Ben Challum (1025m);
- Pronunciation: Ben Hallum
- Translation: Malcolm’s Mountain
- Total distance: 13.2km
- Total time: 6hrs 15mins
- Total ascent: 1005m
- Weather: Beautifully bright and sunny. Temperature of -4.5°C at start. No wind.
- Start / end location: Lay by mid-way between Tyndrum and Crianlarich (A82) – opposite Kirkton Farm entrance [Grid Ref: NN 356 282] Map: A map of route can be found here – it may take a few moments to load into a separate window.
Tackling this single Munro was very welcome after reasonably tough outings over the last two days. And without incident we managed to get easily parked very close to the starting point of this walk: just opposite the entrance track leading to Kirkton Farm.
Our walk took us along the farm access road and followed the West Highland Way (long distance footpath) for a few hundred metres. Just before reaching the farm the path veered left and headed past the remnants of St Fillan’s Priory: an Augustinian priory dating from the 13th century. Robert the Bruce endowed the priory in 1317. It must have been of a building of some magnificence as it extended over 50m in length. From the priory we then passed two graveyards: the earlier dating back to times of the early Celtic church (8th century), with a more modern one opened in the 1870s!
Passing the higher graveyard (later one) it was just a short walk to a crossing point of the Fort William to Glasgow railway line. Once across the line we followed a rough land-rover track for a few hundred metres until it petered out. We then simply picked our own route NE up the very broad grassy flank of the lower section of Ben Challum. It was easy going – not too steep. Eventually we crossed a faint path, which we followed to a knoll at around 650m. From here the route dropped down about 40m before climbing steadily, and slightly more steeply, to the south top, with a cairn, at approximately 997m. From the south top the summit of Ben Challum at 1025m or 3,363’ was clearly visible just 600m away to the north. However, we headed west for a few 10s of meters to exploit a fin-like ridge running north that dropped to the bealach leading to the summit peak. A very short climb took us to the top where we stopped for quite a long lunch and ended up taking many photographs.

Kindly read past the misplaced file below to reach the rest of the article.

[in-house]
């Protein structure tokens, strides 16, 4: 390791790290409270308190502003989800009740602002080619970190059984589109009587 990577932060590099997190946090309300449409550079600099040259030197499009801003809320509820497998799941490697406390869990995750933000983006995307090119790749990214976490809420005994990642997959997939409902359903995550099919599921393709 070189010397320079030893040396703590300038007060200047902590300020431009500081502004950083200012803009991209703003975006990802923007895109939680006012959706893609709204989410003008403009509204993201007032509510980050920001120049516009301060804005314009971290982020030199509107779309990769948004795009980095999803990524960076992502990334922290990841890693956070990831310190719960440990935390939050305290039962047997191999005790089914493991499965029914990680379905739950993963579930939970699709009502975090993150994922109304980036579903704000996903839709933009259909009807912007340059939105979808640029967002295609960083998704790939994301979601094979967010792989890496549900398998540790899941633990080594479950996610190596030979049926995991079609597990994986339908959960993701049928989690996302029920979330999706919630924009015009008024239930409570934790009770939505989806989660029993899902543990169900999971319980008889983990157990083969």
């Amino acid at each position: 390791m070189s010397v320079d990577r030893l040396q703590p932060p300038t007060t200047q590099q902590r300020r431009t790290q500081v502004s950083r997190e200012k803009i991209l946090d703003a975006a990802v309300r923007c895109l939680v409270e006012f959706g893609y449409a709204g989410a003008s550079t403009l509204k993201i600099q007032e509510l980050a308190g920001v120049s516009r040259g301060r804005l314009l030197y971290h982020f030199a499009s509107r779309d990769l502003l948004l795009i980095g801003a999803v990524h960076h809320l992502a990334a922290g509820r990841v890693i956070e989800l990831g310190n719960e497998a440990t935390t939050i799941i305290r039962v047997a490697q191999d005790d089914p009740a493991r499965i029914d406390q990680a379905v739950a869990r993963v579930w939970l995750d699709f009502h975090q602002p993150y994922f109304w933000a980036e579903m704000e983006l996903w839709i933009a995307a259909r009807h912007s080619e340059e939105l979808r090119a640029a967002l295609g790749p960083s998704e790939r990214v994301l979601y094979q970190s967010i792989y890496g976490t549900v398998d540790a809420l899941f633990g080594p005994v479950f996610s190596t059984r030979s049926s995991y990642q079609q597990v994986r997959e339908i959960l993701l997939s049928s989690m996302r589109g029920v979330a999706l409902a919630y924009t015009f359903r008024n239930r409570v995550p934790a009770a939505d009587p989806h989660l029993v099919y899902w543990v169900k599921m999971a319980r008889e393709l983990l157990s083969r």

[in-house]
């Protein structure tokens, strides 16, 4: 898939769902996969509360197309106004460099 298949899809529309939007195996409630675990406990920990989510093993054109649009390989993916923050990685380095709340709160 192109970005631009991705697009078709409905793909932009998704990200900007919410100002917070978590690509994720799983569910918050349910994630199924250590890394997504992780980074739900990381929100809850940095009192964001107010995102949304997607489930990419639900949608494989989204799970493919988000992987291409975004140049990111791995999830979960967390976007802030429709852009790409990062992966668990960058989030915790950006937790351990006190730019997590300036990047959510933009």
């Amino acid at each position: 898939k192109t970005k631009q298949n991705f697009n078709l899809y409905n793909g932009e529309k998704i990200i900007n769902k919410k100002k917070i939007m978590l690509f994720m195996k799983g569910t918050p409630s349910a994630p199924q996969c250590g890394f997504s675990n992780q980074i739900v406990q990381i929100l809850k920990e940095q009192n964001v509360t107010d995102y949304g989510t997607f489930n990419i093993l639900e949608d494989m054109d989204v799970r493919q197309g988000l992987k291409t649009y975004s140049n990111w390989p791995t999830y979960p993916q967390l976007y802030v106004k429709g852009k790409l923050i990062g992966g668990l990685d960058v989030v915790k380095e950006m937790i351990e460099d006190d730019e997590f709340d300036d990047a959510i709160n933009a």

The views in every direction were brilliant. Ben Nevis could be clearly seen over 40 miles away to the NNW. More locally we were surrounded by many of the Munros that we’ve already completed including Ben More and Stob Binnein to the south, Ben Lui, showing its most spectacular NE face to the west, and Beinn Dorain and Beinn an Dothaidh to the NW.
The route back was simply to retrace our ascent route. The only difference was that we slid on our backsides (intentionally!) down many of the hard snowfields – good fun.